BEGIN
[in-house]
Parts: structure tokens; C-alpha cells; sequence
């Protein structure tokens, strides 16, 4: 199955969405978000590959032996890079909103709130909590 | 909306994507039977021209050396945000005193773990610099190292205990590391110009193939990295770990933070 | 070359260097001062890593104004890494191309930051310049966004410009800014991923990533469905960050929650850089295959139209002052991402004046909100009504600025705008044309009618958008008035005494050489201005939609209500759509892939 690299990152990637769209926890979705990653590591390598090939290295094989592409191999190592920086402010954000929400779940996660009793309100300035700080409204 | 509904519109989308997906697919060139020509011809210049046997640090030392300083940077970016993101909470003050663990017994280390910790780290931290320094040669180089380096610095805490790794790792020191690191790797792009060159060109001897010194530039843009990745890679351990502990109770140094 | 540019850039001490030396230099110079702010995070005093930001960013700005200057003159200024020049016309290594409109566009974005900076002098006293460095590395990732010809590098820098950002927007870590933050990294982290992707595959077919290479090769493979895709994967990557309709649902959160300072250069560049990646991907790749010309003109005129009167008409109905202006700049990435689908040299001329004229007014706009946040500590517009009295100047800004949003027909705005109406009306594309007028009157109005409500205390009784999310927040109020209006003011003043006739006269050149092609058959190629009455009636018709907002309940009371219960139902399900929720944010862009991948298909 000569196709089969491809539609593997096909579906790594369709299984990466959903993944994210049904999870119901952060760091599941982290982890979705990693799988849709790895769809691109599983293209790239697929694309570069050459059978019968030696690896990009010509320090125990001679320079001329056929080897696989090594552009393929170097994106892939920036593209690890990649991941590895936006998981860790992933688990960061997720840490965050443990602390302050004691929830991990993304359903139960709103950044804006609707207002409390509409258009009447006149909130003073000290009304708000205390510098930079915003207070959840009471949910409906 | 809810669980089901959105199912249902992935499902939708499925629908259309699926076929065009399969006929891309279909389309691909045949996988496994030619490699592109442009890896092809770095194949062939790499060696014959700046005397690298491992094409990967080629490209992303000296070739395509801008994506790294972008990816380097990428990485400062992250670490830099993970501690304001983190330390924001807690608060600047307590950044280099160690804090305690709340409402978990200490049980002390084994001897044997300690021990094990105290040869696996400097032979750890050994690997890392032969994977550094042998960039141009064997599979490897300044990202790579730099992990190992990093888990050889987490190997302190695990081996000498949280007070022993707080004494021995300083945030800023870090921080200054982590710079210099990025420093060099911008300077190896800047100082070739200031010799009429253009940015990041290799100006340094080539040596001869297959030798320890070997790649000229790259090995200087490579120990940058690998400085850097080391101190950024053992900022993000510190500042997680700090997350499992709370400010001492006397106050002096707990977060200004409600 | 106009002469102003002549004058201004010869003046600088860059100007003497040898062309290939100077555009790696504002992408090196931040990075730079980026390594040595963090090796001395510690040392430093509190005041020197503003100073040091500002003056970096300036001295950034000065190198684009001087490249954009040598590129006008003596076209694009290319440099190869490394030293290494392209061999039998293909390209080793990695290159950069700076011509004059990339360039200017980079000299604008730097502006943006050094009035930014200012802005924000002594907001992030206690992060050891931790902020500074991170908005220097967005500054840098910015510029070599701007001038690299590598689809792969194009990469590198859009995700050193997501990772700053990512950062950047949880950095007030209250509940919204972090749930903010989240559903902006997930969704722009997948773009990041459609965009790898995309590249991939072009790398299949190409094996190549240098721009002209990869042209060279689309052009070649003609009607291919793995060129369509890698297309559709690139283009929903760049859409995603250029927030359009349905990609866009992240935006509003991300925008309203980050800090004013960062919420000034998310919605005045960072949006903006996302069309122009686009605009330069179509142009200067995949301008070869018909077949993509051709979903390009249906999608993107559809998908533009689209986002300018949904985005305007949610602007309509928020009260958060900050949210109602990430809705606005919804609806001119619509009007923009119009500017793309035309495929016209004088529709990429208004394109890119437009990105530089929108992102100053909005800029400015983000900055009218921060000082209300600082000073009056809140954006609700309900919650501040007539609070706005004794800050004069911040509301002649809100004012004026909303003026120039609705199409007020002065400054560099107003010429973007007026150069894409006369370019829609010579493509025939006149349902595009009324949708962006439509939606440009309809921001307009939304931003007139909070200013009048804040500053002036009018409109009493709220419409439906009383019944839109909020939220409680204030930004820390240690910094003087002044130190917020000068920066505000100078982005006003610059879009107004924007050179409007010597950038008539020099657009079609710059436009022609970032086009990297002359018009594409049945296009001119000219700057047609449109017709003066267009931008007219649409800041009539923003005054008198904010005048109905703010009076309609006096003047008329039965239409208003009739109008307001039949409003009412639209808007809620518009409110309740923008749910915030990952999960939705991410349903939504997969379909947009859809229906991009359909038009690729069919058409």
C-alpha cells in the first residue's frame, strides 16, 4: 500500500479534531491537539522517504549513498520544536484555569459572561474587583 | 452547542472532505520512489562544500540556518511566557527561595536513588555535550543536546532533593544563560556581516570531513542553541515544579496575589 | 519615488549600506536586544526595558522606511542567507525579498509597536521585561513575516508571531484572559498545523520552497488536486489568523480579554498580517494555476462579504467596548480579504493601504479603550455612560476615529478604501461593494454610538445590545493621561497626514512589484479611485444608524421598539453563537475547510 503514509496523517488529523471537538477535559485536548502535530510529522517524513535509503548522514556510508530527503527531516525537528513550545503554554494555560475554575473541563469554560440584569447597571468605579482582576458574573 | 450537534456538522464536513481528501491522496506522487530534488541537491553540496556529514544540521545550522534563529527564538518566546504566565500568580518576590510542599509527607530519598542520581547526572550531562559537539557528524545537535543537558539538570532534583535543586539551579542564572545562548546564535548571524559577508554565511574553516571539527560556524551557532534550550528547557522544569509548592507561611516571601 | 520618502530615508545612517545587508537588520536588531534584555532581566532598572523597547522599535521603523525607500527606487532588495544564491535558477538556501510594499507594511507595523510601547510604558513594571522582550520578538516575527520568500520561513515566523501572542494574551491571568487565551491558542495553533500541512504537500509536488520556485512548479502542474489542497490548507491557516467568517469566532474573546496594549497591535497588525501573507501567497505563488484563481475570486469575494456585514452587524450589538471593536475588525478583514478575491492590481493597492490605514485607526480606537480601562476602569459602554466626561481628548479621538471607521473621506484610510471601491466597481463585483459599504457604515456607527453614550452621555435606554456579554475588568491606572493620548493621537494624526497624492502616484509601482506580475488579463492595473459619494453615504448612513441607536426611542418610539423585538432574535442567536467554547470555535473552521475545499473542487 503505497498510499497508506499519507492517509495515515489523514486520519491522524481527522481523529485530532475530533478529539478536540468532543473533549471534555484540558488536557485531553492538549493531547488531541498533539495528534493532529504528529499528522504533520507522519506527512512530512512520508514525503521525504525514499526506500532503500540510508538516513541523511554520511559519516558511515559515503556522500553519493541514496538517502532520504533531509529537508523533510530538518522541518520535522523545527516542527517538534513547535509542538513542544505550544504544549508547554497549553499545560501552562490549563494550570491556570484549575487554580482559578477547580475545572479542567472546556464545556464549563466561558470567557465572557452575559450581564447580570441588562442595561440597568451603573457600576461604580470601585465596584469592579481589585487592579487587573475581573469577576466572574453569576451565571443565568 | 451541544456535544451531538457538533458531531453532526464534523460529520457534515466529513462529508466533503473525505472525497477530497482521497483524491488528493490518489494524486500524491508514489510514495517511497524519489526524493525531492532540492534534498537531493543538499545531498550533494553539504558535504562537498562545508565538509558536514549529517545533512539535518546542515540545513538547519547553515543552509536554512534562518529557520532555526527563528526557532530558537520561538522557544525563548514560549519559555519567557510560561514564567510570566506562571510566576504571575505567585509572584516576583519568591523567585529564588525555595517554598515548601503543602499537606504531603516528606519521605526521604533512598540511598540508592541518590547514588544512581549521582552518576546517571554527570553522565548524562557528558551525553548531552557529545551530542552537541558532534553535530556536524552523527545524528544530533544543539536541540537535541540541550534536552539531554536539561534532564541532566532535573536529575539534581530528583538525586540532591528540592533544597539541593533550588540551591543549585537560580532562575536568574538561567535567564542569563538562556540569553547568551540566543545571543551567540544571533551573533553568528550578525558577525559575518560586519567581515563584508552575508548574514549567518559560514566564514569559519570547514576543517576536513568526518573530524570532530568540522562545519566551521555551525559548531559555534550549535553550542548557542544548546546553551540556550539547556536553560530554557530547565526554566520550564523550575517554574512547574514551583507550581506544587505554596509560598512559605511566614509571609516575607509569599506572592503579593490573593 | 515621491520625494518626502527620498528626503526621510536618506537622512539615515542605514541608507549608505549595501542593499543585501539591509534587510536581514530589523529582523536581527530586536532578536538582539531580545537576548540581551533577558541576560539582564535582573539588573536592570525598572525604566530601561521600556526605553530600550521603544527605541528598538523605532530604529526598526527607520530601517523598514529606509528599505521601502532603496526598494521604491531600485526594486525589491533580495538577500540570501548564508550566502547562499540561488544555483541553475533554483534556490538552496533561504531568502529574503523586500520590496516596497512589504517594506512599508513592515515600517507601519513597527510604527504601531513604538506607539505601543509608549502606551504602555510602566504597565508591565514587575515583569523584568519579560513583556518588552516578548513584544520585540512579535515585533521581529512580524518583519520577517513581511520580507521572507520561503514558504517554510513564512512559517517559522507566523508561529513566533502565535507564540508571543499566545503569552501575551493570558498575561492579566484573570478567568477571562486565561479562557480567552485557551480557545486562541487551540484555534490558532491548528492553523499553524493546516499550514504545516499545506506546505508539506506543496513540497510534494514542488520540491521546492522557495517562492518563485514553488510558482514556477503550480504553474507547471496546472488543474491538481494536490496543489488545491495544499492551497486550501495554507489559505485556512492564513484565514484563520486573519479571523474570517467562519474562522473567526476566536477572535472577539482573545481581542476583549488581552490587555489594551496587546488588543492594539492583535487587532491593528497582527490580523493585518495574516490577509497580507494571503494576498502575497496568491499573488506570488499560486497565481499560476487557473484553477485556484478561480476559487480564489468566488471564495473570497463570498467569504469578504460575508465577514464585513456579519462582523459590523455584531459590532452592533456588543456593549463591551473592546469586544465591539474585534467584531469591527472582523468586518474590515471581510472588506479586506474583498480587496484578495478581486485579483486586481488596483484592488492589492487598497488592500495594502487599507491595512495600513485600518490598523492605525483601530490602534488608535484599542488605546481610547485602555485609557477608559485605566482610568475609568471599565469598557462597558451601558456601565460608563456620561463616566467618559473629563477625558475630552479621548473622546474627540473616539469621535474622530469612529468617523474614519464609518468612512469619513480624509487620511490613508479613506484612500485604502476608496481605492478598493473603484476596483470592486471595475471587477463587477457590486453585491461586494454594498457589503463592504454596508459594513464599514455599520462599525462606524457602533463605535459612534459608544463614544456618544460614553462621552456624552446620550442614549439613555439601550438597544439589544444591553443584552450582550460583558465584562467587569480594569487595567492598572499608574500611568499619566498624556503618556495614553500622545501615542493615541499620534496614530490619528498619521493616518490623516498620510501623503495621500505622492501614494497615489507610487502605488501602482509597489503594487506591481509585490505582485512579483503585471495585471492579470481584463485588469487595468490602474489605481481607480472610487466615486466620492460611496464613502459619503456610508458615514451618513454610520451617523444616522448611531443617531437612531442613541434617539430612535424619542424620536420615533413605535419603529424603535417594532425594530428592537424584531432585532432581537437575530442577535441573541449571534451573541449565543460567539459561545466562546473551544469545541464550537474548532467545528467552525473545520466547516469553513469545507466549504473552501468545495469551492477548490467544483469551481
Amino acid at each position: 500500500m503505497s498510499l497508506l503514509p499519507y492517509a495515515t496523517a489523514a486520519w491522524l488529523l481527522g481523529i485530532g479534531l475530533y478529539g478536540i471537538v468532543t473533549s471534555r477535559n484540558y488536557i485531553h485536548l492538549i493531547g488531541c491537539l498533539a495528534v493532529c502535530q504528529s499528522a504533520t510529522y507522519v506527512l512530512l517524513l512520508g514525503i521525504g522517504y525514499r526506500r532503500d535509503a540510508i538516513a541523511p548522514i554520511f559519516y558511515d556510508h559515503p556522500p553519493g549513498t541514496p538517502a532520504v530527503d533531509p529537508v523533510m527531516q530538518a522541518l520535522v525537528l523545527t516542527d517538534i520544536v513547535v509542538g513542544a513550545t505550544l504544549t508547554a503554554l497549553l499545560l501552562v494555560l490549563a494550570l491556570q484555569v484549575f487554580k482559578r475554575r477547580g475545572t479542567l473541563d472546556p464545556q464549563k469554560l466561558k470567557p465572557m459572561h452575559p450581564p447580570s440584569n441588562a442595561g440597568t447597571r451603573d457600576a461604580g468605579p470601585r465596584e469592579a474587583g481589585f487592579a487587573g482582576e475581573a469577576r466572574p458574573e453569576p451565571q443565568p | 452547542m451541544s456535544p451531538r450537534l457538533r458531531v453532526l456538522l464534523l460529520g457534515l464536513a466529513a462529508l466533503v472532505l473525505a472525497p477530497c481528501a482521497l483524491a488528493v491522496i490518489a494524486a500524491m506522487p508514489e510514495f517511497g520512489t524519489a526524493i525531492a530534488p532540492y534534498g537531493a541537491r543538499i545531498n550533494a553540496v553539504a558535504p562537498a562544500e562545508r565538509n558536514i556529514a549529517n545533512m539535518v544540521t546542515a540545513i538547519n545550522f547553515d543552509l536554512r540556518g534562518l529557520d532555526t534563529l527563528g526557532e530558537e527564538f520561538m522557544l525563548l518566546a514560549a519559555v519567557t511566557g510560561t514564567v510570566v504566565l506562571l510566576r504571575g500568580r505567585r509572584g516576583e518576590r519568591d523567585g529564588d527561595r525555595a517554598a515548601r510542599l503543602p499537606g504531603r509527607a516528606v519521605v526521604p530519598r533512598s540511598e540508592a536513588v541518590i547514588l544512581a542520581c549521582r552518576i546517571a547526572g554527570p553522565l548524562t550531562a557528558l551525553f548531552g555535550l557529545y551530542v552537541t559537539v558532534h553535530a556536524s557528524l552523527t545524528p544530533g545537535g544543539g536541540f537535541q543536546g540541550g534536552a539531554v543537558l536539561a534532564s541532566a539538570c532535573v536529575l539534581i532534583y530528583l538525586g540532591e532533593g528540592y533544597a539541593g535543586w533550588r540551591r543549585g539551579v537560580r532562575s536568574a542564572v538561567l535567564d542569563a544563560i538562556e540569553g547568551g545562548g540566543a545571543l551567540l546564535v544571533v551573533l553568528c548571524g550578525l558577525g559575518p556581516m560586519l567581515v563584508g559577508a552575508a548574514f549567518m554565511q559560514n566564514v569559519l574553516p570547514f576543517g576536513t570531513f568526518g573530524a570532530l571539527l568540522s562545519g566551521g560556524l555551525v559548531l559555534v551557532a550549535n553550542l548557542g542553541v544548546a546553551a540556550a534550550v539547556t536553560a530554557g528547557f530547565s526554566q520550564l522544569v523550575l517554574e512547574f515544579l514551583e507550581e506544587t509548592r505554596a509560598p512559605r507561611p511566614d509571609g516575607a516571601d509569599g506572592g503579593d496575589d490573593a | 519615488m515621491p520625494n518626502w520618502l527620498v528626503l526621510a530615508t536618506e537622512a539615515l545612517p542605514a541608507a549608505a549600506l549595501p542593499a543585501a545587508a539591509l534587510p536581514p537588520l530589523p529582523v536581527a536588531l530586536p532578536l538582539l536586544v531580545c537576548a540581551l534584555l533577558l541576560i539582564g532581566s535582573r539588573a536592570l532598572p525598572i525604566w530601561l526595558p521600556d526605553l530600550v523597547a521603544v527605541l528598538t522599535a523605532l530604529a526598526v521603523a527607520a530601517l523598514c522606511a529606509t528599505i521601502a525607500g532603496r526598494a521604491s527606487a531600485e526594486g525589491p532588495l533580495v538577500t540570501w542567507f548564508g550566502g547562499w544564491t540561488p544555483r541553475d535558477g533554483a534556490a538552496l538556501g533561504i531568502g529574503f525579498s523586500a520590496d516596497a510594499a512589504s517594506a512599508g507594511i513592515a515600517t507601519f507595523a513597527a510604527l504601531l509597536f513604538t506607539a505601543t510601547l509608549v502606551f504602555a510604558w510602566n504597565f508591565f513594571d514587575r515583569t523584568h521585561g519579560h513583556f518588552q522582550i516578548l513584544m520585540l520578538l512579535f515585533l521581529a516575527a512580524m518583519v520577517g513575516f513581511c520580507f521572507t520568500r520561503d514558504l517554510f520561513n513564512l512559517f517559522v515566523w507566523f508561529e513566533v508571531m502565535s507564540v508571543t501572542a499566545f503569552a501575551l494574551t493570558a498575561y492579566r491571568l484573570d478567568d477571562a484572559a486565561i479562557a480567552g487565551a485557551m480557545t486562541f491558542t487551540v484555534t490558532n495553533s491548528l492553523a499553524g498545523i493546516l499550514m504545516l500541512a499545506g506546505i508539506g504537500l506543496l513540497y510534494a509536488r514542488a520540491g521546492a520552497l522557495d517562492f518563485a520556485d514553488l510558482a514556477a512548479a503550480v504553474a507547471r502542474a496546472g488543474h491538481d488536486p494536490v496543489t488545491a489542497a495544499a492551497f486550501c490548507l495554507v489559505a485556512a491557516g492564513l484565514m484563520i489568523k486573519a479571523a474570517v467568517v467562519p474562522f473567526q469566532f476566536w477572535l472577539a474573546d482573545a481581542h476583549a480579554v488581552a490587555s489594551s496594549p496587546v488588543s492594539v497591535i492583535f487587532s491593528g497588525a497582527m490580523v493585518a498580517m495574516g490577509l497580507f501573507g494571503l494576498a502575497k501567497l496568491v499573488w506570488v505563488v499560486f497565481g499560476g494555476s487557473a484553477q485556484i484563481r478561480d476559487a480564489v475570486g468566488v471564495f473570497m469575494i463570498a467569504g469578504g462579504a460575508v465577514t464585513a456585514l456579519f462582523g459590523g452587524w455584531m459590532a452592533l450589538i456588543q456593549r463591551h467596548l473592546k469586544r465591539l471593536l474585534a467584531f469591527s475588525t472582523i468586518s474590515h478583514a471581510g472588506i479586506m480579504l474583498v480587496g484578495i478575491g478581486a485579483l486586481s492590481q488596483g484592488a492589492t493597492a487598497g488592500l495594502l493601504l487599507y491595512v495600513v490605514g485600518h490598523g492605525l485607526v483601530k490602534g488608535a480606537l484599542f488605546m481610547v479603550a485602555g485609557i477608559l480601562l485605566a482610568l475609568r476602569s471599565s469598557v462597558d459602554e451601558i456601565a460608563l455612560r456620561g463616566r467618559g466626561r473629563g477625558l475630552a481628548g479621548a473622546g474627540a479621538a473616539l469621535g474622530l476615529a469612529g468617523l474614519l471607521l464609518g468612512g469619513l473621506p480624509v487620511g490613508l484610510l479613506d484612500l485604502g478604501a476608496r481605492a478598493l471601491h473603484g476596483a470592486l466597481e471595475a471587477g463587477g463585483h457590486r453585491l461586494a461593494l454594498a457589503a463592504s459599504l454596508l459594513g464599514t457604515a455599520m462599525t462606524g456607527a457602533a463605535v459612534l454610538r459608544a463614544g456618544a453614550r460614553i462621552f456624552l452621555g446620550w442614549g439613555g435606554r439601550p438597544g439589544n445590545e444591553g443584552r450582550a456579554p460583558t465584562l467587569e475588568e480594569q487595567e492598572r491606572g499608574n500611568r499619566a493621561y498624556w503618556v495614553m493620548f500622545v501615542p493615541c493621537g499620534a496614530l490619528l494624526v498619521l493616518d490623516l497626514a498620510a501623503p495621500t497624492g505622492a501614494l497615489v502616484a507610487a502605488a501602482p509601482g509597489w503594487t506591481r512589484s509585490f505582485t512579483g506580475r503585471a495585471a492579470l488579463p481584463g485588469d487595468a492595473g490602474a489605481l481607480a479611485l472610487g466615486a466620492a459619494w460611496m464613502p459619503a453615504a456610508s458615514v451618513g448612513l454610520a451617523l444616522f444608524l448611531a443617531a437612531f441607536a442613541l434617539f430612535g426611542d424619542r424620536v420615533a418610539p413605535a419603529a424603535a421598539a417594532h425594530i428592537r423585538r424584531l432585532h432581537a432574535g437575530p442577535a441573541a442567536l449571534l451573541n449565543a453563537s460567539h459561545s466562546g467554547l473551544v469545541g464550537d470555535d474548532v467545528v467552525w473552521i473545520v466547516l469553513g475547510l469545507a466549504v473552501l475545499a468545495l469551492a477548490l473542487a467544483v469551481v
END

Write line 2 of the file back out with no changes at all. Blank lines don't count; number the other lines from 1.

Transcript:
Parts: structure tokens; C-alpha cells; sequence